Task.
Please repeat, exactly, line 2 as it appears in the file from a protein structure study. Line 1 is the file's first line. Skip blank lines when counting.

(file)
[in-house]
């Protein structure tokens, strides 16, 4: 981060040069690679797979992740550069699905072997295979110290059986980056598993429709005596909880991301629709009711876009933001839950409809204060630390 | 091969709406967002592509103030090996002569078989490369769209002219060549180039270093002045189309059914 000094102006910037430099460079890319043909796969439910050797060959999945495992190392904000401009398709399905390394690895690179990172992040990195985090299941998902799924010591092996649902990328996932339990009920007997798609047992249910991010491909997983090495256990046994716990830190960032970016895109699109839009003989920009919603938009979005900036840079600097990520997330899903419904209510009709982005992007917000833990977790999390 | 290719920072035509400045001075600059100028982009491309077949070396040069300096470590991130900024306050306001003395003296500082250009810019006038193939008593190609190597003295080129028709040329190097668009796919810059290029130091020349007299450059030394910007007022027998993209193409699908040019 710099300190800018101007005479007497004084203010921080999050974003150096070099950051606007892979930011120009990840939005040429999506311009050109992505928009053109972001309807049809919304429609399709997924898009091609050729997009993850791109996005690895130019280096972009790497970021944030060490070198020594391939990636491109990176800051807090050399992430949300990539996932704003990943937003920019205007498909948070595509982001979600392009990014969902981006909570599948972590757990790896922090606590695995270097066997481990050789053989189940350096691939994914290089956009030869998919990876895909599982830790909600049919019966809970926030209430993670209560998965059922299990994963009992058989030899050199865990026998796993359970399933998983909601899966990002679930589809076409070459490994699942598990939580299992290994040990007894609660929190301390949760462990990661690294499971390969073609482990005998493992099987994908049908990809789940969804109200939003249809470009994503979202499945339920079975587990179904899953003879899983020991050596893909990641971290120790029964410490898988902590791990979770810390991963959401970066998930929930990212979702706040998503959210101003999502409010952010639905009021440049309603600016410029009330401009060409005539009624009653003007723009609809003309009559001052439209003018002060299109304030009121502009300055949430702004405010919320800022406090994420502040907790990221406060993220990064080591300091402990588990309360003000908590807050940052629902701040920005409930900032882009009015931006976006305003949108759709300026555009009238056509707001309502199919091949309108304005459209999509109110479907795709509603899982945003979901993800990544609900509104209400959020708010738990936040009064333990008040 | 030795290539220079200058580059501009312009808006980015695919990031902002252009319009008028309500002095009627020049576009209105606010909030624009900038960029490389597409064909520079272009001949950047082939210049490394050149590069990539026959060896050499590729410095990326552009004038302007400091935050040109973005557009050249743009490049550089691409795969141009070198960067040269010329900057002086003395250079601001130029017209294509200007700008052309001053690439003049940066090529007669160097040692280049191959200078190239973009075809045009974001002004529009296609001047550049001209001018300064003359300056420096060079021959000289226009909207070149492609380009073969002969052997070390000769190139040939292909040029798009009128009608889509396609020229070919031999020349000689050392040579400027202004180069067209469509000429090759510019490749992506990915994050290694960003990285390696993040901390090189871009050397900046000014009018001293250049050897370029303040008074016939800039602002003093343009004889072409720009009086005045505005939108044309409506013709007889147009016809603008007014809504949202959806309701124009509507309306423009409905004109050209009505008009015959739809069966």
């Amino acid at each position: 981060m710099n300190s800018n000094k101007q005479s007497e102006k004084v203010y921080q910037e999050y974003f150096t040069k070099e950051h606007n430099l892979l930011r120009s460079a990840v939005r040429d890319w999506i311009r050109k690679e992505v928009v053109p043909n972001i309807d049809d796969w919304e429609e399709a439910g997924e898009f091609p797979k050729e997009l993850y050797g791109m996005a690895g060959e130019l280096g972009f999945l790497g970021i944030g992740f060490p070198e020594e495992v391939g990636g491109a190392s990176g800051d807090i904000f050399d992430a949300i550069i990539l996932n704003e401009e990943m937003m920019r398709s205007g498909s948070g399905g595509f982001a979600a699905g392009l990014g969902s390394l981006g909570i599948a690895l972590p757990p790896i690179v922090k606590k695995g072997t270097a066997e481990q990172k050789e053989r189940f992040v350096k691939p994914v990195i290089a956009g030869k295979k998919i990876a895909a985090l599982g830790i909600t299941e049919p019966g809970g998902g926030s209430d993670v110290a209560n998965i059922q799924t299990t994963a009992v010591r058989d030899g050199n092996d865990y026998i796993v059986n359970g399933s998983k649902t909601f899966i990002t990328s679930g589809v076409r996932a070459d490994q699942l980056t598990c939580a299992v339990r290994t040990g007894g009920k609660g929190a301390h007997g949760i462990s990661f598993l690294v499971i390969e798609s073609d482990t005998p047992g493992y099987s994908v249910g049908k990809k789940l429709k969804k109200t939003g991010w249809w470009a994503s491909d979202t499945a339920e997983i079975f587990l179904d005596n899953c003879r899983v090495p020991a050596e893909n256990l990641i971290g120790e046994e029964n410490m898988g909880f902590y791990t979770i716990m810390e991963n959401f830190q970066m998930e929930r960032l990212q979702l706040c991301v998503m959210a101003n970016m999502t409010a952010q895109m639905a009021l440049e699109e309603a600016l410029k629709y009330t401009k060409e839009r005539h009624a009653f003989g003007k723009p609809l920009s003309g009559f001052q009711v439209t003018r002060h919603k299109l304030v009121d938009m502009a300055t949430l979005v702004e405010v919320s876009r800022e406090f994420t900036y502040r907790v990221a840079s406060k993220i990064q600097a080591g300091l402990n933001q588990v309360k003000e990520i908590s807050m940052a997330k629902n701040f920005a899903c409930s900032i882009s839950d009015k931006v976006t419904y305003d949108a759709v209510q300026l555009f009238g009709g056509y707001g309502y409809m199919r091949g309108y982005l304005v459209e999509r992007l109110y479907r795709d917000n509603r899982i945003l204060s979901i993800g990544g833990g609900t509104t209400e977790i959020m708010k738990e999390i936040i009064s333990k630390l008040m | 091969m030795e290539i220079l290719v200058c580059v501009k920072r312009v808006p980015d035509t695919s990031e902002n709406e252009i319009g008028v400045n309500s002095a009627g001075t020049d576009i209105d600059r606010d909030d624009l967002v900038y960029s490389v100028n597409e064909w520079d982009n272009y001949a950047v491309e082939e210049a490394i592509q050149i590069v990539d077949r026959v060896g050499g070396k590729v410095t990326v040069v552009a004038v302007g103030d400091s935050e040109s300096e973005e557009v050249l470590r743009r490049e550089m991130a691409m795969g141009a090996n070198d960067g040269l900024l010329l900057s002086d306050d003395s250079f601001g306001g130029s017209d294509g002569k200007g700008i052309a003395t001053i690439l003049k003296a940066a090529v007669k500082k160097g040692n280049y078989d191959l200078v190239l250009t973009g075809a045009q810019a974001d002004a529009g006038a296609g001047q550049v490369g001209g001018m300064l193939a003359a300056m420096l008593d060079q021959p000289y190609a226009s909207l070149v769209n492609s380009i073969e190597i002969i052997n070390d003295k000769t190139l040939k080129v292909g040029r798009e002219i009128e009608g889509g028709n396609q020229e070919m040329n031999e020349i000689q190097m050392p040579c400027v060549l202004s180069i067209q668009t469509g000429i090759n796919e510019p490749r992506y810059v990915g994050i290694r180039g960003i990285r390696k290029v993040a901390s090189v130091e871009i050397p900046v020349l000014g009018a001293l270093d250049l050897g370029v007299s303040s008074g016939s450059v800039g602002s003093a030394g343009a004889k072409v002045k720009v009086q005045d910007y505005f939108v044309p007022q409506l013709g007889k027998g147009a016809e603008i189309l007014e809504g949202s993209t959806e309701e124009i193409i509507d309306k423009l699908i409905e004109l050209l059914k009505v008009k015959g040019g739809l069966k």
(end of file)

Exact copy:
């Protein structure tokens, strides 16, 4: 981060040069690679797979992740550069699905072997295979110290059986980056598993429709005596909880991301629709009711876009933001839950409809204060630390 | 091969709406967002592509103030090996002569078989490369769209002219060549180039270093002045189309059914 000094102006910037430099460079890319043909796969439910050797060959999945495992190392904000401009398709399905390394690895690179990172992040990195985090299941998902799924010591092996649902990328996932339990009920007997798609047992249910991010491909997983090495256990046994716990830190960032970016895109699109839009003989920009919603938009979005900036840079600097990520997330899903419904209510009709982005992007917000833990977790999390 | 290719920072035509400045001075600059100028982009491309077949070396040069300096470590991130900024306050306001003395003296500082250009810019006038193939008593190609190597003295080129028709040329190097668009796919810059290029130091020349007299450059030394910007007022027998993209193409699908040019 710099300190800018101007005479007497004084203010921080999050974003150096070099950051606007892979930011120009990840939005040429999506311009050109992505928009053109972001309807049809919304429609399709997924898009091609050729997009993850791109996005690895130019280096972009790497970021944030060490070198020594391939990636491109990176800051807090050399992430949300990539996932704003990943937003920019205007498909948070595509982001979600392009990014969902981006909570599948972590757990790896922090606590695995270097066997481990050789053989189940350096691939994914290089956009030869998919990876895909599982830790909600049919019966809970926030209430993670209560998965059922299990994963009992058989030899050199865990026998796993359970399933998983909601899966990002679930589809076409070459490994699942598990939580299992290994040990007894609660929190301390949760462990990661690294499971390969073609482990005998493992099987994908049908990809789940969804109200939003249809470009994503979202499945339920079975587990179904899953003879899983020991050596893909990641971290120790029964410490898988902590791990979770810390991963959401970066998930929930990212979702706040998503959210101003999502409010952010639905009021440049309603600016410029009330401009060409005539009624009653003007723009609809003309009559001052439209003018002060299109304030009121502009300055949430702004405010919320800022406090994420502040907790990221406060993220990064080591300091402990588990309360003000908590807050940052629902701040920005409930900032882009009015931006976006305003949108759709300026555009009238056509707001309502199919091949309108304005459209999509109110479907795709509603899982945003979901993800990544609900509104209400959020708010738990936040009064333990008040 | 030795290539220079200058580059501009312009808006980015695919990031902002252009319009008028309500002095009627020049576009209105606010909030624009900038960029490389597409064909520079272009001949950047082939210049490394050149590069990539026959060896050499590729410095990326552009004038302007400091935050040109973005557009050249743009490049550089691409795969141009070198960067040269010329900057002086003395250079601001130029017209294509200007700008052309001053690439003049940066090529007669160097040692280049191959200078190239973009075809045009974001002004529009296609001047550049001209001018300064003359300056420096060079021959000289226009909207070149492609380009073969002969052997070390000769190139040939292909040029798009009128009608889509396609020229070919031999020349000689050392040579400027202004180069067209469509000429090759510019490749992506990915994050290694960003990285390696993040901390090189871009050397900046000014009018001293250049050897370029303040008074016939800039602002003093343009004889072409720009009086005045505005939108044309409506013709007889147009016809603008007014809504949202959806309701124009509507309306423009409905004109050209009505008009015959739809069966």